What Is the Difference Between Pulmonary and Systemic Circulation?

Systemic circulation refers to the path blood takes on its route around the body as it brings oxygen to the tissues, while pulmonary circulation is the smaller loop blood takes to the lungs. Each loop runs through a different half of the heart, according to class notes from East Tennessee State University.

Blood from the lungs enters the left side of the heart via the left atrium and drains into the left ventricle through the bicuspid valve, explains class notes from East Tennessee State University. During the phase of the cardiac cycle known as systole, the heart contracts and forces blood through the atrium toward the body. Blood in the arteries is under pressure as it enters the systemic circulation loop. The pressure gradually drops as it flows into progressively smaller blood vessels before passing through the capillary beds and exchanging oxygen for molecular waste with the cells.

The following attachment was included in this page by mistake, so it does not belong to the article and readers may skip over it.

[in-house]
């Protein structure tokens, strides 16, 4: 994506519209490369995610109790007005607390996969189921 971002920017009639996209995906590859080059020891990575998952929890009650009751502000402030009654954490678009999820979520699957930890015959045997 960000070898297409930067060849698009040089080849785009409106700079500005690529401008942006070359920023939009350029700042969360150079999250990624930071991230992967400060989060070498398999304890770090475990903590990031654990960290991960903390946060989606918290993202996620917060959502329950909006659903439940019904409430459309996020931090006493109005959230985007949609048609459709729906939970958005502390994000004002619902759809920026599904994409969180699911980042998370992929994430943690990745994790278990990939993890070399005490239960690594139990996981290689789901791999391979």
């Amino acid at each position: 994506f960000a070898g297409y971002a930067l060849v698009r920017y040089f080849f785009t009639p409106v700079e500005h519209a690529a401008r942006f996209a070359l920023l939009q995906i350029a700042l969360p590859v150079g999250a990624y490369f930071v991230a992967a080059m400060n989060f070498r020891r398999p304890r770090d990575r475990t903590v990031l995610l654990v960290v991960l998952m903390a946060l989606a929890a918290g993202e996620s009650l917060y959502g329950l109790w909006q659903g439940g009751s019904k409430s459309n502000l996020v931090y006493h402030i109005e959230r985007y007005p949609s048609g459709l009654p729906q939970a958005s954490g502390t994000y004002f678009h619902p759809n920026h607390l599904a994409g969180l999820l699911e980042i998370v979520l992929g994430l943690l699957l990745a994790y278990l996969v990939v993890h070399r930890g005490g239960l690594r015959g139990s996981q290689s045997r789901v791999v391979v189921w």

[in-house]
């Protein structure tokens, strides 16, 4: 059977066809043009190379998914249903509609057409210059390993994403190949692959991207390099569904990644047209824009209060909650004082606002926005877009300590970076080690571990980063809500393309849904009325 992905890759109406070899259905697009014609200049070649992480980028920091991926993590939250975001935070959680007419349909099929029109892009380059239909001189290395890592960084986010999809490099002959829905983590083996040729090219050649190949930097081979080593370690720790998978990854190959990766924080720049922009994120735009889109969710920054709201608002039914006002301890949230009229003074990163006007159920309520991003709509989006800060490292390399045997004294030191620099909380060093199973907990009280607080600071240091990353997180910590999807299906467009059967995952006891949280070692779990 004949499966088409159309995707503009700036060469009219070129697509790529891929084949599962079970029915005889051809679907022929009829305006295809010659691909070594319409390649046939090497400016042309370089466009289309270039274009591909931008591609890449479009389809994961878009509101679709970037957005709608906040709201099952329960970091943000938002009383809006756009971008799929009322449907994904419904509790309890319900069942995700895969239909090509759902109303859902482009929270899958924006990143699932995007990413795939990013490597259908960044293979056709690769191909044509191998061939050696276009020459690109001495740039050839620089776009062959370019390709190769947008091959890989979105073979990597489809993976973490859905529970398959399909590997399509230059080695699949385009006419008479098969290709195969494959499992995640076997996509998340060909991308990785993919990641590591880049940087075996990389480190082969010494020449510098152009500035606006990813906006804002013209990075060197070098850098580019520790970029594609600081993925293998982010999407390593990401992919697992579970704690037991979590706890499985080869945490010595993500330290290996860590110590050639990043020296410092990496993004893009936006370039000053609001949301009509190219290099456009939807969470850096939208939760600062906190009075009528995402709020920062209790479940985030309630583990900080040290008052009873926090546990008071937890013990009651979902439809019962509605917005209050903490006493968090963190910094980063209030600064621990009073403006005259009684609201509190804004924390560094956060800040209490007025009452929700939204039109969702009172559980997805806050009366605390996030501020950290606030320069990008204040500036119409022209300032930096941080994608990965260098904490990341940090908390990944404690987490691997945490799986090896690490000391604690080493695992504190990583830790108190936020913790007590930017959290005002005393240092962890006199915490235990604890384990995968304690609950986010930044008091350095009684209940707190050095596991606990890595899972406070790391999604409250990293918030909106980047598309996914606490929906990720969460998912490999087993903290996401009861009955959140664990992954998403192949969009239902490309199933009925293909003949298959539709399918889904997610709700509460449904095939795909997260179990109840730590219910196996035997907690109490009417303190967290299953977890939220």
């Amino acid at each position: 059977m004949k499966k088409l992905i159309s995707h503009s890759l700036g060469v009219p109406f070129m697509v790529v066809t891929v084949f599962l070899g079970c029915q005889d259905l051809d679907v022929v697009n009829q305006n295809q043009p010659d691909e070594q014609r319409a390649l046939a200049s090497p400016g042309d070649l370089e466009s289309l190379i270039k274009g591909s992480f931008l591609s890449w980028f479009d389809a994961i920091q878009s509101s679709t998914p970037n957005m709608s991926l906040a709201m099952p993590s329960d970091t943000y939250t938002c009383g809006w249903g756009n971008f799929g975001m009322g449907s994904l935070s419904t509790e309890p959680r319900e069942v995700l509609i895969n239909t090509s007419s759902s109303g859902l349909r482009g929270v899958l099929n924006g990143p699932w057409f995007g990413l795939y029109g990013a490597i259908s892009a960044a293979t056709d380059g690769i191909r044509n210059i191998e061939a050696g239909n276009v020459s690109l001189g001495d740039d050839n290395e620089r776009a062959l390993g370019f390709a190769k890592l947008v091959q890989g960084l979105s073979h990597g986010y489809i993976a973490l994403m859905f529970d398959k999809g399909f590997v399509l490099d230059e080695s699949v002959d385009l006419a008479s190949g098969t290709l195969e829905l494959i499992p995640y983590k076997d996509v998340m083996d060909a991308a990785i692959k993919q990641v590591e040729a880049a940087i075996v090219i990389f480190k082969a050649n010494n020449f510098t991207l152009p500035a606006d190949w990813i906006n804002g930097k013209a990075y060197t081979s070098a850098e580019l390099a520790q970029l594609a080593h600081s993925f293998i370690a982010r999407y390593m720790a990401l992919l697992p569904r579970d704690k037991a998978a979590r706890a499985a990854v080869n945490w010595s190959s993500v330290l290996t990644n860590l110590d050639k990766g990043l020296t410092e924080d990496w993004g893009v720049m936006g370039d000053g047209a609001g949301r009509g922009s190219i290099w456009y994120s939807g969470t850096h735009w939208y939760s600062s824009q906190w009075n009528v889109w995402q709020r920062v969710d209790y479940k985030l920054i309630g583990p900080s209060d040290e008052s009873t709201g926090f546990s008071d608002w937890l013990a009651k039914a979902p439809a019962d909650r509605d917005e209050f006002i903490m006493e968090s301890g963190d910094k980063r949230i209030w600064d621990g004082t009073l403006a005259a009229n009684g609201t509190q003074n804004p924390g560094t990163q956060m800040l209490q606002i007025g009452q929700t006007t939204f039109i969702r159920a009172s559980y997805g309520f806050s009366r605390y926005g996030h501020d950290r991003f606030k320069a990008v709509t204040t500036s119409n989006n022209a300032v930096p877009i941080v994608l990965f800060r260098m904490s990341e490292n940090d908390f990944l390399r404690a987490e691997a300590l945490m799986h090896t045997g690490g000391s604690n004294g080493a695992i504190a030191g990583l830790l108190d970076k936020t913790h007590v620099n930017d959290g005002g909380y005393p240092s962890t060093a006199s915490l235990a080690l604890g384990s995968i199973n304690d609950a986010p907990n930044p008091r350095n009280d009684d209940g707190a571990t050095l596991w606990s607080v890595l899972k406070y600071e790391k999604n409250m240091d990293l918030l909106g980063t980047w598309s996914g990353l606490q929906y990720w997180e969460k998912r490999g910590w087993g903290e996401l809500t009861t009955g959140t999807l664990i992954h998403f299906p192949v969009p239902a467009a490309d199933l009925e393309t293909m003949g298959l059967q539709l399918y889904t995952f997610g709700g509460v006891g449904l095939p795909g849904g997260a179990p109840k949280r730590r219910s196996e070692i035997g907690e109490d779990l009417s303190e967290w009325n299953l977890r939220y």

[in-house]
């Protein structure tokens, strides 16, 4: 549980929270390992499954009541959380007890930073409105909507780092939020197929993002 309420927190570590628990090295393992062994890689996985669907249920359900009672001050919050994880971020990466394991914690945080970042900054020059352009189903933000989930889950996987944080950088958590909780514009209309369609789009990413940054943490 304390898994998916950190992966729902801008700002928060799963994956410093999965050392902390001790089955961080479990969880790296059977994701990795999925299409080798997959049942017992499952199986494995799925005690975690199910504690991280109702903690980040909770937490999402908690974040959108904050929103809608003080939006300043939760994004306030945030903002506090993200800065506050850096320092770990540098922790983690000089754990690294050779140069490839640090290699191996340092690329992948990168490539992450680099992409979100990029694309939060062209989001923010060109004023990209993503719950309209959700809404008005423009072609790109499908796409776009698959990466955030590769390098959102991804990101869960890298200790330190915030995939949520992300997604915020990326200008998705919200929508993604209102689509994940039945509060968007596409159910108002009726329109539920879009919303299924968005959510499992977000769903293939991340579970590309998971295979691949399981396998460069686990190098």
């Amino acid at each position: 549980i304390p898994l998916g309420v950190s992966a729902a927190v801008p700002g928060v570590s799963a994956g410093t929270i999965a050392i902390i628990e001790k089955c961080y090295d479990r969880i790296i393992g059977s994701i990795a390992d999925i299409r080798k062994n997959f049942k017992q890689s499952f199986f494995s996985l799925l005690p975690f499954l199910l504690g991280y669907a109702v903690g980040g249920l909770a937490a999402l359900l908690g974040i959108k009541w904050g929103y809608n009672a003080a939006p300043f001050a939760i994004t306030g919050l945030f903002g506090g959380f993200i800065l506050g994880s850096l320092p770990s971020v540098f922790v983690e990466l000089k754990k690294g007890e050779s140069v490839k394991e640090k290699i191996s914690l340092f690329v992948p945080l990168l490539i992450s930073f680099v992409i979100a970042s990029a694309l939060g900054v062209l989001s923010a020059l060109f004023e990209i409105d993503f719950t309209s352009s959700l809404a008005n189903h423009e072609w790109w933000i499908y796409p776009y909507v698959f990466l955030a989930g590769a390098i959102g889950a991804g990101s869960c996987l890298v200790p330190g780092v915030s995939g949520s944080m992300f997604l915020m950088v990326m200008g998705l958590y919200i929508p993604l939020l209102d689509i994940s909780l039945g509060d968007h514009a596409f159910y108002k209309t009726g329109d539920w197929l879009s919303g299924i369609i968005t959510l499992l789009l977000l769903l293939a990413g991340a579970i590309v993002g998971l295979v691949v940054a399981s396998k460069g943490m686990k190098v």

From these beds, the exhausted blood flows into the low-pressure venous network for a return to the heart. At the heart, the blood passes from the right atrium to the right ventricle to be pumped to the lungs. This is the pulmonary cycle, and it is a much shorter, lower-pressure loop. Another difference is that the blood reverses the gas exchange that took place in the cell beds, taking up fresh oxygen for another trip through the body, according to class notes from East Tennessee State University.